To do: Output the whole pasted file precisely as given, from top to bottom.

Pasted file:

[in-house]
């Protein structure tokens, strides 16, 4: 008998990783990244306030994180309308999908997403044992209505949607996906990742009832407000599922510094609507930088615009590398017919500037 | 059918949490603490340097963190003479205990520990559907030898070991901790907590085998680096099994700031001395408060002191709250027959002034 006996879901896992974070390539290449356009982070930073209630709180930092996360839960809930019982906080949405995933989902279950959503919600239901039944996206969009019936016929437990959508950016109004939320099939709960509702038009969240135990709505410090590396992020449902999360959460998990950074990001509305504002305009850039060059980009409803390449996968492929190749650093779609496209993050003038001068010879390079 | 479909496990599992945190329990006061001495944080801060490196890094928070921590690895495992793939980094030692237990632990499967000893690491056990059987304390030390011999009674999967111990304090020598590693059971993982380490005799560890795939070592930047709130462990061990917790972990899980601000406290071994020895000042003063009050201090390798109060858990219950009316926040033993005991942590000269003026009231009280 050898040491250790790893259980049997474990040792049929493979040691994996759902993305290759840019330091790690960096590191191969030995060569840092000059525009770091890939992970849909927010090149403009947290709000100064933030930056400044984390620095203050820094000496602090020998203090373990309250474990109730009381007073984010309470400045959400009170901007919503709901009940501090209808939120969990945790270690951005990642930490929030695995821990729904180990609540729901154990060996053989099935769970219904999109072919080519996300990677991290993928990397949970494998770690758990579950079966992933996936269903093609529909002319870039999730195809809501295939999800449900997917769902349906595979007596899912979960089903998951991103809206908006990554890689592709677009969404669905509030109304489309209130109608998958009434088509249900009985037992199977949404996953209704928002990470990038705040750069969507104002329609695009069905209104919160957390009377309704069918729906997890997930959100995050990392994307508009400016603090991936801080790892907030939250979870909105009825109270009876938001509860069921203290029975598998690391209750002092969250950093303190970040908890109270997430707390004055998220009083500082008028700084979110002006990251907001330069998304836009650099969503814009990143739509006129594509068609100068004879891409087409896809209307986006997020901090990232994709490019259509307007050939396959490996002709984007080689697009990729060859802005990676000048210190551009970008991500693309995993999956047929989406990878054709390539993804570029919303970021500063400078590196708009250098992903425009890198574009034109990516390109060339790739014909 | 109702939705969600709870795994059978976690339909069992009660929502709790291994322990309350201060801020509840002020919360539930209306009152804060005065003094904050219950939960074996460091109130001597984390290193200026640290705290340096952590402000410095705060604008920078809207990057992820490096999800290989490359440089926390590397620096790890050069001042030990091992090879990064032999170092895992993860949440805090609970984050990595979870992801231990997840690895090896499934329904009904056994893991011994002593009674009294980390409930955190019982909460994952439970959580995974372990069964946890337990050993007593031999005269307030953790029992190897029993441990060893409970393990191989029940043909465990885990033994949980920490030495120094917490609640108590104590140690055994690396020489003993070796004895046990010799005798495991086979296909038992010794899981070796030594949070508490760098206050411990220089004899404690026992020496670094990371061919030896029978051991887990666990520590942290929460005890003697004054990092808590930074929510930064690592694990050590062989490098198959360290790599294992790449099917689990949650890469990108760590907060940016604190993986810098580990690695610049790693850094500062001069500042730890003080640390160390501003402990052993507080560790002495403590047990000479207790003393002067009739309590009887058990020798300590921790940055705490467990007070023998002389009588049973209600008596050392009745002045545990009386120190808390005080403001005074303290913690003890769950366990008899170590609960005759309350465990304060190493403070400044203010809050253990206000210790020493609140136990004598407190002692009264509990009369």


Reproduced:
[in-house]
């Protein structure tokens, strides 16, 4: 008998990783990244306030994180309308999908997403044992209505949607996906990742009832407000599922510094609507930088615009590398017919500037 | 059918949490603490340097963190003479205990520990559907030898070991901790907590085998680096099994700031001395408060002191709250027959002034 006996879901896992974070390539290449356009982070930073209630709180930092996360839960809930019982906080949405995933989902279950959503919600239901039944996206969009019936016929437990959508950016109004939320099939709960509702038009969240135990709505410090590396992020449902999360959460998990950074990001509305504002305009850039060059980009409803390449996968492929190749650093779609496209993050003038001068010879390079 | 479909496990599992945190329990006061001495944080801060490196890094928070921590690895495992793939980094030692237990632990499967000893690491056990059987304390030390011999009674999967111990304090020598590693059971993982380490005799560890795939070592930047709130462990061990917790972990899980601000406290071994020895000042003063009050201090390798109060858990219950009316926040033993005991942590000269003026009231009280 050898040491250790790893259980049997474990040792049929493979040691994996759902993305290759840019330091790690960096590191191969030995060569840092000059525009770091890939992970849909927010090149403009947290709000100064933030930056400044984390620095203050820094000496602090020998203090373990309250474990109730009381007073984010309470400045959400009170901007919503709901009940501090209808939120969990945790270690951005990642930490929030695995821990729904180990609540729901154990060996053989099935769970219904999109072919080519996300990677991290993928990397949970494998770690758990579950079966992933996936269903093609529909002319870039999730195809809501295939999800449900997917769902349906595979007596899912979960089903998951991103809206908006990554890689592709677009969404669905509030109304489309209130109608998958009434088509249900009985037992199977949404996953209704928002990470990038705040750069969507104002329609695009069905209104919160957390009377309704069918729906997890997930959100995050990392994307508009400016603090991936801080790892907030939250979870909105009825109270009876938001509860069921203290029975598998690391209750002092969250950093303190970040908890109270997430707390004055998220009083500082008028700084979110002006990251907001330069998304836009650099969503814009990143739509006129594509068609100068004879891409087409896809209307986006997020901090990232994709490019259509307007050939396959490996002709984007080689697009990729060859802005990676000048210190551009970008991500693309995993999956047929989406990878054709390539993804570029919303970021500063400078590196708009250098992903425009890198574009034109990516390109060339790739014909 | 109702939705969600709870795994059978976690339909069992009660929502709790291994322990309350201060801020509840002020919360539930209306009152804060005065003094904050219950939960074996460091109130001597984390290193200026640290705290340096952590402000410095705060604008920078809207990057992820490096999800290989490359440089926390590397620096790890050069001042030990091992090879990064032999170092895992993860949440805090609970984050990595979870992801231990997840690895090896499934329904009904056994893991011994002593009674009294980390409930955190019982909460994952439970959580995974372990069964946890337990050993007593031999005269307030953790029992190897029993441990060893409970393990191989029940043909465990885990033994949980920490030495120094917490609640108590104590140690055994690396020489003993070796004895046990010799005798495991086979296909038992010794899981070796030594949070508490760098206050411990220089004899404690026992020496670094990371061919030896029978051991887990666990520590942290929460005890003697004054990092808590930074929510930064690592694990050590062989490098198959360290790599294992790449099917689990949650890469990108760590907060940016604190993986810098580990690695610049790693850094500062001069500042730890003080640390160390501003402990052993507080560790002495403590047990000479207790003393002067009739309590009887058990020798300590921790940055705490467990007070023998002389009588049973209600008596050392009745002045545990009386120190808390005080403001005074303290913690003890769950366990008899170590609960005759309350465990304060190493403070400044203010809050253990206000210790020493609140136990004598407190002692009264509990009369």